Here is an article that outlines the new rules and how they will affect you if you have a mortgage of $300,000. If you can buy before March 18th you will save about $105 per month on a 300k mortgage. Call me if you want to move before the changes.
New mortgage rules aimed at curbing soaring household debt
Amortization periods will be reduced to 30 years from 35
Monday, January 17, 2011
By Julian Beltrame
Source: The Canadian Press
The federal government is making home ownership more difficult for Canadians on the margins of affordability, and moved to cut off some types of borrowing.
The new measures were necessary, Finance Minister Jim Flaherty said Monday, because a minority of Canadians are “borrowing to the max.”
It is the third time in three years that the finance minister has acted to restrain credit at a time of historically low interest rates.
The new rules reduce the amortization period to 30 years from 35, reducing the amount Canadians can borrow on their first home.
The measure, which comes into effect on March 18, will increase the monthly payment on a $300,000 mortgage at four per cent by $105, according to the government.
As well, Ottawa has lowered the limit on how much money Canadians can borrow using their homes as equity to 85% of the value from 90%.
And the government will no longer insure lines of credit secured on homes as if they were mortgages.
The minister made clear there is not a debt crisis in Canada at the moment, even though household debt has reached a record 148 per cent of disposable income, a higher rate than currently exists in the United States.
But he said he was concerned that some Canadians were getting stretched and would feel the pinch when interest rates rise.
“We are responding to a situation that could develop,” he told a news conference, “and we want to avoid that.
“It’s obvious we could have gone farther. We have not touched down-payment requirements, for example. This is intentional. We are trying to strike the right balance so that we do not create any sort of shock in the market, or any sort of dramatic pressure in the market.”
Ironically, the measures open room for Bank of Canada governor Mark Carney to keep interest rates low for a longer period, given that the threat of runaway borrowing has been lessened.
The central bank next pronounces on interest rates Tuesday, but most analysts expect Carney to keep the policy rate at one per cent until at least late spring.
CIBC’s chief economist, Avery Shenfeld, said the impact overall on mortgage lending will be “marginal.”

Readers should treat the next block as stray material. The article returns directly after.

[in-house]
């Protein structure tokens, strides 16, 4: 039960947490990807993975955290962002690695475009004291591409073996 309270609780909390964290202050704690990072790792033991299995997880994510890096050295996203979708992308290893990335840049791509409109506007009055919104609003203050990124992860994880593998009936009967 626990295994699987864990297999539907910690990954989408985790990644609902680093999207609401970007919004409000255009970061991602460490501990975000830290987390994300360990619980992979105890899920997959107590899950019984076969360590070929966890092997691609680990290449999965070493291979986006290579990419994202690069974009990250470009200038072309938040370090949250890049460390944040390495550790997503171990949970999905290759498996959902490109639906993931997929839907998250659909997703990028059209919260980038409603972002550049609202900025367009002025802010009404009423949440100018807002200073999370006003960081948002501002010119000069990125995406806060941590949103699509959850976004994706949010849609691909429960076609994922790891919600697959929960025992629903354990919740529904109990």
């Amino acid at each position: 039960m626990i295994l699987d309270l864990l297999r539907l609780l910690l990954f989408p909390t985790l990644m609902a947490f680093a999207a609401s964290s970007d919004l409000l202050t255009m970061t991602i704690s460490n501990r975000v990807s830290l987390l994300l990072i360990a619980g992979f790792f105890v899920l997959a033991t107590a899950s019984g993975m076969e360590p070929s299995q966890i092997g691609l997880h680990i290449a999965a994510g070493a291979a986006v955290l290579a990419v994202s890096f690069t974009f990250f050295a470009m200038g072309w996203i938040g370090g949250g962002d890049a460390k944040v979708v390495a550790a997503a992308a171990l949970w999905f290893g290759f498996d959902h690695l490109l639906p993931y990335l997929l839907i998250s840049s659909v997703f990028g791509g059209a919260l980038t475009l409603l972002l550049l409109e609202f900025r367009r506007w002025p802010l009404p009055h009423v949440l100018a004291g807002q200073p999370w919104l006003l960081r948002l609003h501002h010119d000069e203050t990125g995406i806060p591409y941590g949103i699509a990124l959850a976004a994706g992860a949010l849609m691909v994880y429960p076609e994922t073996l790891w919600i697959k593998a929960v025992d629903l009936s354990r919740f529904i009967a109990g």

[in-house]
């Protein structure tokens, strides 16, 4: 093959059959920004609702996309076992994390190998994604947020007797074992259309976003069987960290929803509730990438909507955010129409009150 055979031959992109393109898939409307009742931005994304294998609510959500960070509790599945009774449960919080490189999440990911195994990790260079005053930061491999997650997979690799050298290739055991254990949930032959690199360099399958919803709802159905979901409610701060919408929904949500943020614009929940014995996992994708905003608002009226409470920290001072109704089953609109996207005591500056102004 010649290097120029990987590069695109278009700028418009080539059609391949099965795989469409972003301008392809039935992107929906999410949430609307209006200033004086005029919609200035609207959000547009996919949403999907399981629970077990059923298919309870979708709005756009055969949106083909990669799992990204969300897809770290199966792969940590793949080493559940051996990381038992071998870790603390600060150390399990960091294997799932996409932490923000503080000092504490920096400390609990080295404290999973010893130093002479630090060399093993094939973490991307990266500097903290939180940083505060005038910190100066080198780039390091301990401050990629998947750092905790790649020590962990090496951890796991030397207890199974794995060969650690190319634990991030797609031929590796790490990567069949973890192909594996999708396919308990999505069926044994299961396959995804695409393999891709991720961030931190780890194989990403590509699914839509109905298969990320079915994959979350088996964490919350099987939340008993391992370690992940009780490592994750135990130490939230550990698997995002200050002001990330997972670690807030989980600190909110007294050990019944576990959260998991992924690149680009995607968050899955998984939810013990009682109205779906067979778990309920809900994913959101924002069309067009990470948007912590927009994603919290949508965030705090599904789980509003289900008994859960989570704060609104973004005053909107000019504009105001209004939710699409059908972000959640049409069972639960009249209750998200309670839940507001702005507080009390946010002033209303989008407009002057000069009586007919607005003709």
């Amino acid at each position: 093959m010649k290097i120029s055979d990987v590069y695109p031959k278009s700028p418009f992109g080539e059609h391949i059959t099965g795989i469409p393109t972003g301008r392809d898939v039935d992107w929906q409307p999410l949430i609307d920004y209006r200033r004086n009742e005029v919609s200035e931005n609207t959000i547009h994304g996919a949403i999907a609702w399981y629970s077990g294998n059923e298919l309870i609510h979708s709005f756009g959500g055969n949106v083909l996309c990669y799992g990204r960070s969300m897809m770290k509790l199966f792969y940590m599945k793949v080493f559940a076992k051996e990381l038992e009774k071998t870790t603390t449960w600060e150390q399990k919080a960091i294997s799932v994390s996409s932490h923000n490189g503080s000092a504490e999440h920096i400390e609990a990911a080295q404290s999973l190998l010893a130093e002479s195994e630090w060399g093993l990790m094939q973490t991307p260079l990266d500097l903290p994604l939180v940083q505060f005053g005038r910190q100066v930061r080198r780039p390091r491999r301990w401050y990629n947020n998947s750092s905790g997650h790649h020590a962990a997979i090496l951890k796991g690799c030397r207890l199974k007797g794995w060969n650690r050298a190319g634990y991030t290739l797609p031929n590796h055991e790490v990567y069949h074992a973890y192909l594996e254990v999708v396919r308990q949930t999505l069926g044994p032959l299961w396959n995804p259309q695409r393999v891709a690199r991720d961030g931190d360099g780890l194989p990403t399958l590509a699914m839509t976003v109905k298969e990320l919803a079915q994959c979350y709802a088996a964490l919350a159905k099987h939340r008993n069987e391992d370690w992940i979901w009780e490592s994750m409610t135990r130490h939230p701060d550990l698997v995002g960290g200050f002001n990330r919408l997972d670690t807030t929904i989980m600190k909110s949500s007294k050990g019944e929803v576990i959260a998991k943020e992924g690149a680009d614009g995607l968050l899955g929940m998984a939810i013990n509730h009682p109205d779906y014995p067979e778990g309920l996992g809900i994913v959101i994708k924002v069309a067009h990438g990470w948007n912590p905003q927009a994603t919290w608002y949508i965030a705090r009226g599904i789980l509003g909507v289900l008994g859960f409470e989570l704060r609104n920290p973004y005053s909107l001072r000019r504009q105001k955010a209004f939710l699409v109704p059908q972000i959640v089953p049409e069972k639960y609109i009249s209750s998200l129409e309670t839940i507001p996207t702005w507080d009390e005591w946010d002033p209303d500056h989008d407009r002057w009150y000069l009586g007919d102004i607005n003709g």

“It’s the difference between somebody borrowing $200,000 and $180,000 or 190,000,” he said.
“More dramatic would have been to raise the down payment, which would have a larger impact on people’s ability to finance their first home.”
The Bank of Montreal’s Douglas Porter said the measures are the equivalent of raising interest rates by about half a percentage point, but more targeted.
“This is way a way of not affecting a lot of innocent bystanders, including the manufacturing and the tourism sector, by putting more upward pressure on the Canadian dollar,” he explained.
Flaherty said he moved on home-equity loans and lines of credit because some were not using the money to build equity on their residences, but on consumer spending.
“They are used to buy boats and cars and big-screen TVs, and that’s not the business mortgage insurance was designed for,” he said.
“Our measures will help improve the financial situation of households in Canada,” he added.
The tighter rules had been well flagged by both the federal government and the Bank of Canada, which have for months beat the drums on the risks of growing consumer debt.
In a speech earlier in the month, the bank’s deputy governor, Agathe Cote, noted home-equity loans as a share of overall household credit had risen by 170 per cent in the last decade.
The central bank has expressed concern that as Canadians pile on debt, not only do they expose themselves to coming higher interest rates or economic shocks, but they will no longer have sufficient disposable income to spend on other items, thereby potentially damaging the economy.
“If there were a sudden weakening in the Canadian housing sector, it could have sizable spillover effects on other areas of the economy, such as consumption,” Cote said.